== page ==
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Research highlights


    Developmental Biology: Secrets of the heart

    Cell doi:10.1016/j.cell.2006.10.029 and 10.1016/j.cell.2006.10.028 (2006)

    The heart's three major muscles can all grow from a single cell type, researchers have shown. The finding will help research into regenerative heart therapies.

    Previously it was thought that each of the heart's muscle types came from distinct source cells. But, using genetic mapping techniques, Kenneth Chien of the Harvard Stem Cell Research Institute in Boston, Massachusetts, and his team identified a cardiac progenitor cell that can differentiate into cardiac, endothelial or smooth-muscle cells. These cells may be the parent of a second cell type — identified by Stuart Orkin of the Howard Hughes Medical Institute, Boston, and his colleagues in a separate paper — that differentiates into two of the heart muscle types.

    Cancer Biology: Orient distress

    J. Cell Biol. 175, 547–554 (2006)

    Many of the cells in our body use tiny hair-like antennae called monocilia as sensors. Now a team of researchers has shown how these monocilia go wrong in an inherited cancer syndrome called von Hippel–Lindau disease.

    Thomas Benzing of the University Hospital Freiburg, Germany, and his colleagues examined how a faulty protein, pVHL, which underlies the disease, knocks out the formation of monocilia in kidney cells. The loss of these cilia contributes to the development of kidney cancer.

    They found that pVHL localizes to the monocilia. There, it both interacts with other proteins involved in the cilia's formation and helps to orient microtubules, which form the scaffolding needed to build the protrusions.

    Biomaterials: Copper-tinted roots

    Biochemistry 45, 14223–14231 (2006)

    Marine mussels may have copper atoms to thank for their tenacious grip, say researchers at the University of California, Santa Barbara.

    Mussels take hold of a surface by laying down a sticky plaque and then planting 'feet' into this layer. Hua Zhao and J. Herbert Waite studied the chemical structure of the plaque matrix protein mcfp-4 produced by the California mussel (Mytilus californianus), noting that it contains a motif rich in the amino acid histidine that is repeated about 36 times. Such units can bind copper atoms.

    The researchers suggest that similar copper-binding units might exist in the mussel's 'foot' threads, creating multiple anchor points that bind its foot to the plaque.

    Genetics: Blue eyes or brown?

    Am. J. Hum. Genet. (in the press)


    Whether you have blue eyes or brown depends largely on three 'letters' in your genetic code, buried within a gene on your fifteenth chromosome. So conclude Richard Sturm of the University of Queensland in Brisbane, Australia, and his colleagues.

    The researchers had previously shown that a particular region of the OCA2 gene could explain around three-quarters of the variation in human eye colour. They have now zoomed into this region, using data from 3,839 twins and their family members. They found three single-letter changes (known as single nucleotide polymorphisms, or SNPs) that are strongly associated with having blue eyes. The next challenge is to decipher the molecular mechanisms that translate the genetic differences into differences in iris pigment.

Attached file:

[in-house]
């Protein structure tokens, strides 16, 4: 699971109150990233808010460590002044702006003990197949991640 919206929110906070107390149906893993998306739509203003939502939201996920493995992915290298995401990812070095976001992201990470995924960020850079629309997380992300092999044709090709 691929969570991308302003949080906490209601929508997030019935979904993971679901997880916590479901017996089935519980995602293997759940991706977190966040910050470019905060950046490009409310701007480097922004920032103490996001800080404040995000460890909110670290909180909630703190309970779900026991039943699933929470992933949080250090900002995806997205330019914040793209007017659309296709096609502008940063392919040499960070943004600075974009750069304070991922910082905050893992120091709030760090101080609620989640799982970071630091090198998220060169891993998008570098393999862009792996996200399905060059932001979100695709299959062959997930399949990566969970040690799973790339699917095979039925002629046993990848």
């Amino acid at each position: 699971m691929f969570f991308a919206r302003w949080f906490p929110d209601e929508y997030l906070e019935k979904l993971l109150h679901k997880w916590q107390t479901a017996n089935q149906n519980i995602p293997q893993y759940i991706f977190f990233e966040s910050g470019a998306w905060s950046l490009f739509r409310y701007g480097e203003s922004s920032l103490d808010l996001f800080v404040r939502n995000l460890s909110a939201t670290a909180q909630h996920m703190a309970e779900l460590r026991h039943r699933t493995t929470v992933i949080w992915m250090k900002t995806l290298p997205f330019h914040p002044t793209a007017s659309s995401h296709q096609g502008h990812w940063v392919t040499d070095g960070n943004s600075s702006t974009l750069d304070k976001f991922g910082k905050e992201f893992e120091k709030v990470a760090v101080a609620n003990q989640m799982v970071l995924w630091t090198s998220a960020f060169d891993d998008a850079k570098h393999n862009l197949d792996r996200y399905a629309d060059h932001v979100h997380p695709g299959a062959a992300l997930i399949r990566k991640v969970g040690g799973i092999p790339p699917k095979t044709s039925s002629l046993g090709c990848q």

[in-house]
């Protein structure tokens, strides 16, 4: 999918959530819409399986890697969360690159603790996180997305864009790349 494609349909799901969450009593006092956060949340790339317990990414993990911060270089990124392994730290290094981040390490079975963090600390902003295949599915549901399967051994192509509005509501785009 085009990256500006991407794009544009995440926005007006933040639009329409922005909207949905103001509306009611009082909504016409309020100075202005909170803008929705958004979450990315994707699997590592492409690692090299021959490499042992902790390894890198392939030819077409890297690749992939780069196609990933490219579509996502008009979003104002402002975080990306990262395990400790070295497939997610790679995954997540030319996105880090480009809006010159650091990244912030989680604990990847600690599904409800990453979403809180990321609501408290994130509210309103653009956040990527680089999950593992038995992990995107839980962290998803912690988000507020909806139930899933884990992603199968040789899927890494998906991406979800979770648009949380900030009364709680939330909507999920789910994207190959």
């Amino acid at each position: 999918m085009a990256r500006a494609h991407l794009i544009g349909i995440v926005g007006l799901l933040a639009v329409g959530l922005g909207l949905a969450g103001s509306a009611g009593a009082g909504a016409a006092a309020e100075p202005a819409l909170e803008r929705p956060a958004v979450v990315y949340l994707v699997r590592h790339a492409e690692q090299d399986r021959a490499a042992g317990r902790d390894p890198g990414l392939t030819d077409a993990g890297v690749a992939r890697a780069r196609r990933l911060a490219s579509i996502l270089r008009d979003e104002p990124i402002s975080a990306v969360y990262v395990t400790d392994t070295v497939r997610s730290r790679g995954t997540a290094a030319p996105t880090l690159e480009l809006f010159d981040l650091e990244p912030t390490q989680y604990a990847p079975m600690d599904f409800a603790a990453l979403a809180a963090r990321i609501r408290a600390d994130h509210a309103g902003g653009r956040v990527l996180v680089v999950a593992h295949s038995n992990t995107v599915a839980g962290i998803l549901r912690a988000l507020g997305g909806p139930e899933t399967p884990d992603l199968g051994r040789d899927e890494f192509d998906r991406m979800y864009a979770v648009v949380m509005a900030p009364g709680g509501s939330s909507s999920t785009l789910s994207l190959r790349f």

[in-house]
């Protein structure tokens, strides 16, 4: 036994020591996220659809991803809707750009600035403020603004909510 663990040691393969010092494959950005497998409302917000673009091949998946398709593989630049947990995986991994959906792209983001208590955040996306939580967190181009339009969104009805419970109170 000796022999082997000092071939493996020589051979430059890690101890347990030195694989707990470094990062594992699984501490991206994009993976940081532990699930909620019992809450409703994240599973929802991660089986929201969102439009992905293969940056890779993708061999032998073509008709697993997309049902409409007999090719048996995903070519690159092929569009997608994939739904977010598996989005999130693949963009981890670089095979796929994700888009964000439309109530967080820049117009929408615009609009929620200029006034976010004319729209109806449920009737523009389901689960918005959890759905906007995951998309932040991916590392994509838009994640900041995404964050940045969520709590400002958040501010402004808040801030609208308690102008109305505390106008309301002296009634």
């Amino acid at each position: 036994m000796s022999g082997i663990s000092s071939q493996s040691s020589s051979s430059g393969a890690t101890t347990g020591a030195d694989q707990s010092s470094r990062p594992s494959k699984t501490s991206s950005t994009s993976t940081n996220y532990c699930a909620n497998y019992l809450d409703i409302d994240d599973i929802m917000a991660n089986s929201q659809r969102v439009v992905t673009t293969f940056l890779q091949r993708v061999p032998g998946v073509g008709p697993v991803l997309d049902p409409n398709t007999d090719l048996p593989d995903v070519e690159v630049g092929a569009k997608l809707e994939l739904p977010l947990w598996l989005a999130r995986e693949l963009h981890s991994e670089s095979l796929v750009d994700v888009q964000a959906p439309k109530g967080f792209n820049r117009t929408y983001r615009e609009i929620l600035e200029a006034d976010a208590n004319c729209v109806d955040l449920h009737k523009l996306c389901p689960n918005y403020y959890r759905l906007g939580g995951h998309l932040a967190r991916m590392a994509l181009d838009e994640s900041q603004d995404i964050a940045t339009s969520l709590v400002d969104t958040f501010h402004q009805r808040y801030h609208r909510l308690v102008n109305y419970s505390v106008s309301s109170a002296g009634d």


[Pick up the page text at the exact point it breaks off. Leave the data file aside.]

Nanotechnology: Ultimate strength

    Nano Lett. doi:10.1021/nl0619397 (2006)

    Semiconducting nanowires have displayed their maximum theoretical strength, report John Boland of Trinity College Dublin, Ireland, and his colleagues.

    The germanium nanowires had been grown by a 'supercritical fluid–liquid–solid mechanism'. The team used the tip of an atomic force microscope to bend tethered wires, which snapped without showing any substantial plastic deformation. This suggests that defects in the wires' crystal structure, which would weaken the material, played no role in their response to stress. Indeed, the wires' breaking point was close to the predicted ultimate strength for germanium nanowires; many other semiconducting nanowires snap at just 15% of their theoretical limit.

    The wires' elastic resilience could be useful in applications such as electromechanical oscillators, the researchers say.

    Cancer biology: Attractive prospect

    Nature Cell Biol. doi:10.1038/ncb1507 (2006)

    Researchers in Japan have discovered a mechanism whereby cancers produce long-distance signals that prepare the ground for a deadly tumour invasion of the lungs. They have also shown how these signals can be interrupted.

    Yoshiro Maru of the Tokyo Women's Medical University and his colleagues found that primary tumours in mice secrete factors that increase the expression in the lungs of two chemoattractants. These proteins encourage the tumour cells to migrate into lung tissue.

    Antibodies that bind the chemoattractants slashed the level of lung metastases in tumour-bearing mice by more than 80%. The researchers suggest that the chemoattractants, or the circuit of signals that induces them, provide a new clinical target for the prevention of cancer metastasis.

    Genetics: Forced apart

    Science 314, 1292–1295 (2006)

    Fruitflies have provided the first example of a genetic mechanism that helps to drive a wedge between diverging species.